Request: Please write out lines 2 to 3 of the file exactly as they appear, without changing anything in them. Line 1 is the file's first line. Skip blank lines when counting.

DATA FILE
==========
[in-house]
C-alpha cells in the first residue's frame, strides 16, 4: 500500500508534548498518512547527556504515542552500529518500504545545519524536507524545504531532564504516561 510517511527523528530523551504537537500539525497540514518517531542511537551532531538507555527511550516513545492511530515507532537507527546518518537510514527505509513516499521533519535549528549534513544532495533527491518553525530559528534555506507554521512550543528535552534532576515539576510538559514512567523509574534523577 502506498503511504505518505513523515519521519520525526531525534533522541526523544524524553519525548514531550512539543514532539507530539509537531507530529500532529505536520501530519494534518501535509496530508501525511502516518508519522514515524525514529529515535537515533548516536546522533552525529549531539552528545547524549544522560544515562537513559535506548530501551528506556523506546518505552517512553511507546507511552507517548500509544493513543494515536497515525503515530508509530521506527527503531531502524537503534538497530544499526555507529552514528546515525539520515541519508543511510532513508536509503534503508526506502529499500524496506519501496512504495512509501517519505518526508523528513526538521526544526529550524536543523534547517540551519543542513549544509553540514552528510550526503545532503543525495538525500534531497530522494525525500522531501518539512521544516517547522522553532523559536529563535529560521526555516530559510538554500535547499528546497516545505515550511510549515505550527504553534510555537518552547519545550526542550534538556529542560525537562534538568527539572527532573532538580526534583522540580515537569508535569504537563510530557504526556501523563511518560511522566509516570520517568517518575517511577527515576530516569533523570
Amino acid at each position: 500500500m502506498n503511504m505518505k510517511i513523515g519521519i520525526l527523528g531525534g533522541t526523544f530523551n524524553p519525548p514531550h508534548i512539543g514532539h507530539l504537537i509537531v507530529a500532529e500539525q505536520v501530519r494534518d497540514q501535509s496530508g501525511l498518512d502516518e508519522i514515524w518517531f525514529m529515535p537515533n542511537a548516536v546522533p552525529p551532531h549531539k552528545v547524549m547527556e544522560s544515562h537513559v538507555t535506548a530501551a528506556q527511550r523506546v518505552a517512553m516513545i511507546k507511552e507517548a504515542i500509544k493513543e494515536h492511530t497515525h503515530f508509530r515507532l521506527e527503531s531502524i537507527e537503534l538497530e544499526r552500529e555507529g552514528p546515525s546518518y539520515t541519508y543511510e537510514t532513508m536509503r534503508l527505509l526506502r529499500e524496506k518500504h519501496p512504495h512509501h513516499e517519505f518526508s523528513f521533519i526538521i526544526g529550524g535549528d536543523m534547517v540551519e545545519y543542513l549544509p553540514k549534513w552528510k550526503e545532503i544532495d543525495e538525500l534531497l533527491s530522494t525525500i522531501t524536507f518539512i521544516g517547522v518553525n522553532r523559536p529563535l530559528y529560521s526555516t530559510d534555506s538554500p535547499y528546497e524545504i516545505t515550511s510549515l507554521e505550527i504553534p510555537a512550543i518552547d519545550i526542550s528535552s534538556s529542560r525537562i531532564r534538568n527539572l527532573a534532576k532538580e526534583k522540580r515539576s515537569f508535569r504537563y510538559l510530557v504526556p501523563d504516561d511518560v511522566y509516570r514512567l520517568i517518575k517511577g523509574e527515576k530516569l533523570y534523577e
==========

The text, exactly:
C-alpha cells in the first residue's frame, strides 16, 4: 500500500508534548498518512547527556504515542552500529518500504545545519524536507524545504531532564504516561 510517511527523528530523551504537537500539525497540514518517531542511537551532531538507555527511550516513545492511530515507532537507527546518518537510514527505509513516499521533519535549528549534513544532495533527491518553525530559528534555506507554521512550543528535552534532576515539576510538559514512567523509574534523577 502506498503511504505518505513523515519521519520525526531525534533522541526523544524524553519525548514531550512539543514532539507530539509537531507530529500532529505536520501530519494534518501535509496530508501525511502516518508519522514515524525514529529515535537515533548516536546522533552525529549531539552528545547524549544522560544515562537513559535506548530501551528506556523506546518505552517512553511507546507511552507517548500509544493513543494515536497515525503515530508509530521506527527503531531502524537503534538497530544499526555507529552514528546515525539520515541519508543511510532513508536509503534503508526506502529499500524496506519501496512504495512509501517519505518526508523528513526538521526544526529550524536543523534547517540551519543542513549544509553540514552528510550526503545532503543525495538525500534531497530522494525525500522531501518539512521544516517547522522553532523559536529563535529560521526555516530559510538554500535547499528546497516545505515550511510549515505550527504553534510555537518552547519545550526542550534538556529542560525537562534538568527539572527532573532538580526534583522540580515537569508535569504537563510530557504526556501523563511518560511522566509516570520517568517518575517511577527515576530516569533523570
Amino acid at each position: 500500500m502506498n503511504m505518505k510517511i513523515g519521519i520525526l527523528g531525534g533522541t526523544f530523551n524524553p519525548p514531550h508534548i512539543g514532539h507530539l504537537i509537531v507530529a500532529e500539525q505536520v501530519r494534518d497540514q501535509s496530508g501525511l498518512d502516518e508519522i514515524w518517531f525514529m529515535p537515533n542511537a548516536v546522533p552525529p551532531h549531539k552528545v547524549m547527556e544522560s544515562h537513559v538507555t535506548a530501551a528506556q527511550r523506546v518505552a517512553m516513545i511507546k507511552e507517548a504515542i500509544k493513543e494515536h492511530t497515525h503515530f508509530r515507532l521506527e527503531s531502524i537507527e537503534l538497530e544499526r552500529e555507529g552514528p546515525s546518518y539520515t541519508y543511510e537510514t532513508m536509503r534503508l527505509l526506502r529499500e524496506k518500504h519501496p512504495h512509501h513516499e517519505f518526508s523528513f521533519i526538521i526544526g529550524g535549528d536543523m534547517v540551519e545545519y543542513l549544509p553540514k549534513w552528510k550526503e545532503i544532495d543525495e538525500l534531497l533527491s530522494t525525500i522531501t524536507f518539512i521544516g517547522v518553525n522553532r523559536p529563535l530559528y529560521s526555516t530559510d534555506s538554500p535547499y528546497e524545504i516545505t515550511s510549515l507554521e505550527i504553534p510555537a512550543i518552547d519545550i526542550s528535552s534538556s529542560r525537562i531532564r534538568n527539572l527532573a534532576k532538580e526534583k522540580r515539576s515537569f508535569r504537563y510538559l510530557v504526556p501523563d504516561d511518560v511522566y509516570r514512567l520517568i517518575k517511577g523509574e527515576k530516569l533523570y534523577e